Resigned Steinhoff chairperson, Christo Wiese, has lodged a claim of R59-billion against Steinhoff International.
In a statement released on Thursday afternoon Wiese’s Titan Group, announced that it had served a summons on Steinhoff for the amount which related to investments made into the retailer in 2015 and 2016.
In one case, companies in the Titan Group subscribed for shares in Steinhoff following the acquisition of Wiese’s Pepkor Limited from the shareholders of Pepkor. “They now claim repayment of the subscription amount,” the statement said. “The second claim relates to the Titan Group’s capital injection into Steinhoff in 2016 to enable it to meet its debt obligations at the time of its acquisition of Mattress Firm in the US.”
Steinhoff, and Wiese’s, troubles began on December 5 last year when its chief executive – Markus Jooste – stepped down over an investigation into accounting fraud by German authorities.
The Steinhoff share drastically price plummeted, as did Wiese’s personal wealth given he was the largest shareholder in the company at the time.
Wiese’s claim follows hot on the heels of the Steinhoff annual general meeting in Amsterdam last week. The company told shareholders it had some €10.4-billion in debt. It’s market valuation on Thursday was just R9.5-billion.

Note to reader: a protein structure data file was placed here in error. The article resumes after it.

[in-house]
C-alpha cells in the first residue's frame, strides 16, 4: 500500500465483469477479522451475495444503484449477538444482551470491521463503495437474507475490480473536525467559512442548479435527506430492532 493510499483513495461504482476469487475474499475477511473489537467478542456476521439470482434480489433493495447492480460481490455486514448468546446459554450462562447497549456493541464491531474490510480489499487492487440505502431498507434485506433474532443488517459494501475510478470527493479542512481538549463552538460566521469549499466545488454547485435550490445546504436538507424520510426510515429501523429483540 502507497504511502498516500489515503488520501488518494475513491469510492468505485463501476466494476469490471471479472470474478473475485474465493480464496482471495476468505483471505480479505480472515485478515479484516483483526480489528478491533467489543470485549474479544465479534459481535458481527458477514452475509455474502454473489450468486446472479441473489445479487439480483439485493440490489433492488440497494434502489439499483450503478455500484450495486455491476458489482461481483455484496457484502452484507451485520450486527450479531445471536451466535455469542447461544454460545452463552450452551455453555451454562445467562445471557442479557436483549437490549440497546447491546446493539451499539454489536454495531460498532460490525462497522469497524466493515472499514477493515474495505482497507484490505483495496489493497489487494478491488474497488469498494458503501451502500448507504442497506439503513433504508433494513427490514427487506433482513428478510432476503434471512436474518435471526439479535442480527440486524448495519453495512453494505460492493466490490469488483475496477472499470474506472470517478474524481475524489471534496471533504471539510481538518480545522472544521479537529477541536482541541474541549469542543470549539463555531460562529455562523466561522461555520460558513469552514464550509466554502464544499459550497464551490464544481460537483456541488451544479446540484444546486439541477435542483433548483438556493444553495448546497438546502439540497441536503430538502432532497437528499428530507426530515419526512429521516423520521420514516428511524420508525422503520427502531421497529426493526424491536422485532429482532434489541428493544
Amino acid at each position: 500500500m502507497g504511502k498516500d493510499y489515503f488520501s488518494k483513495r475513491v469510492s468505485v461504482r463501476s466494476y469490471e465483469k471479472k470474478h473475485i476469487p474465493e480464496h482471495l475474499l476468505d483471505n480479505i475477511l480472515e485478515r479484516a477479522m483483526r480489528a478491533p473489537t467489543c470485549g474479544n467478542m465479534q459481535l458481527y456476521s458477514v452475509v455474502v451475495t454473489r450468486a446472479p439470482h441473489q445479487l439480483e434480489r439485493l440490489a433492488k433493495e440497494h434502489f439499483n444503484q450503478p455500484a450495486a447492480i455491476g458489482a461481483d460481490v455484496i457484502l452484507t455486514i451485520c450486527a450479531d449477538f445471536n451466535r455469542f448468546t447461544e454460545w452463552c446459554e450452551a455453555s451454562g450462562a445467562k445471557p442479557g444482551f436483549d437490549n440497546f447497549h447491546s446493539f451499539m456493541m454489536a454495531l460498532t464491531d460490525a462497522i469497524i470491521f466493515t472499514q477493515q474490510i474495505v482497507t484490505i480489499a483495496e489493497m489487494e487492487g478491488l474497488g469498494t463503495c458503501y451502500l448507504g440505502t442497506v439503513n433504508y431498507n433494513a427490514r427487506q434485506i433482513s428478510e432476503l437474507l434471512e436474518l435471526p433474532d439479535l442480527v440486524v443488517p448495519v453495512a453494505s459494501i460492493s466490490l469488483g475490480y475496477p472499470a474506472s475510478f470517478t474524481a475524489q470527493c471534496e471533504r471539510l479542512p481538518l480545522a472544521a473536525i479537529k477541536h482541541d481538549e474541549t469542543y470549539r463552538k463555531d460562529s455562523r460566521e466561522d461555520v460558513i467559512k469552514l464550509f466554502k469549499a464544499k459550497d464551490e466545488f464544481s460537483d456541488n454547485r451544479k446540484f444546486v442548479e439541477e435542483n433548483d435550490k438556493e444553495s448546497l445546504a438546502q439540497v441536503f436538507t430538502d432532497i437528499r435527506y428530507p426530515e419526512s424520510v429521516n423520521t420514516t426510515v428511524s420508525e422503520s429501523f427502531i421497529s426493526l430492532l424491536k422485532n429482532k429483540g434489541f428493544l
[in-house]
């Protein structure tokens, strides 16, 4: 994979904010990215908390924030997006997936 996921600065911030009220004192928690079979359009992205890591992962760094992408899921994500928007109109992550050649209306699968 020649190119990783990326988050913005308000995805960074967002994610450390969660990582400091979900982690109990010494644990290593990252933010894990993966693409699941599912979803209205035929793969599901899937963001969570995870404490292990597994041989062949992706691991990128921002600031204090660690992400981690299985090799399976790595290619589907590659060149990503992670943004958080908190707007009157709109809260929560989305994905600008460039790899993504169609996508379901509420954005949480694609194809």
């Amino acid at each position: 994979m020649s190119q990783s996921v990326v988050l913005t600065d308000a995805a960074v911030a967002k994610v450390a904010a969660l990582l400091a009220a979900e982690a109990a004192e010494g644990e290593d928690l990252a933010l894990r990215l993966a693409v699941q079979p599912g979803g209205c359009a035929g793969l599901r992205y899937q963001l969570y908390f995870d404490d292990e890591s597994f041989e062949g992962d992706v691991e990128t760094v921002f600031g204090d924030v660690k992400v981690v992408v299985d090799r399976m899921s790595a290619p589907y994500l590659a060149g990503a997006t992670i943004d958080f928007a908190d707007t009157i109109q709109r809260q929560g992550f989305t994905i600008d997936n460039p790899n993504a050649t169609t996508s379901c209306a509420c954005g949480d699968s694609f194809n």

Speaking to Mail & Guardian, Wiese said Steinhoff could remain sustainable through a restructuring. “It is the only way,” he said.
But, in a letter accompanying the summons, Wiese’s attorneys state that he believed it is in the best interest of all stakeholders in Steinhoff that a restructuring of the group be effected on fair and equitable terms. In the statement, Wiese said the Steinhoff group owned some excellent businesses most of which Steinhoff acquired from Pepkor in 2015. “In a restructured Steinhoff, these businesses have every potential of continuing to create value for all shareholders and claimants,” the statement quoted Wiese as saying.
The letter states although the summons would be pursued, the plaintiffs were prepared to hold further steps in abeyance by agreement if discussions with a reasonable prospect of success could be arranged forthwith.
In the statement, Wiese said his group was fully prepared to work with other claimants and shareholders to ensure that Steinhoff remains and continues as a sustainable company. This would require inter alia a restructuring of its current debt. This prospect is based on the continued excellent performance of the STAR group (containing most of the original Pepkor businesses) of which Steinhoff is currently the controlling shareholder.
“Many of the other business in the Steinhoff group offer good prospects and I strongly believe every attempt possible should be made to restructure the group as expeditiously as possible,” Wiese said in the statement.
Read Steinhoff’s statement regarding Wiese’s claim.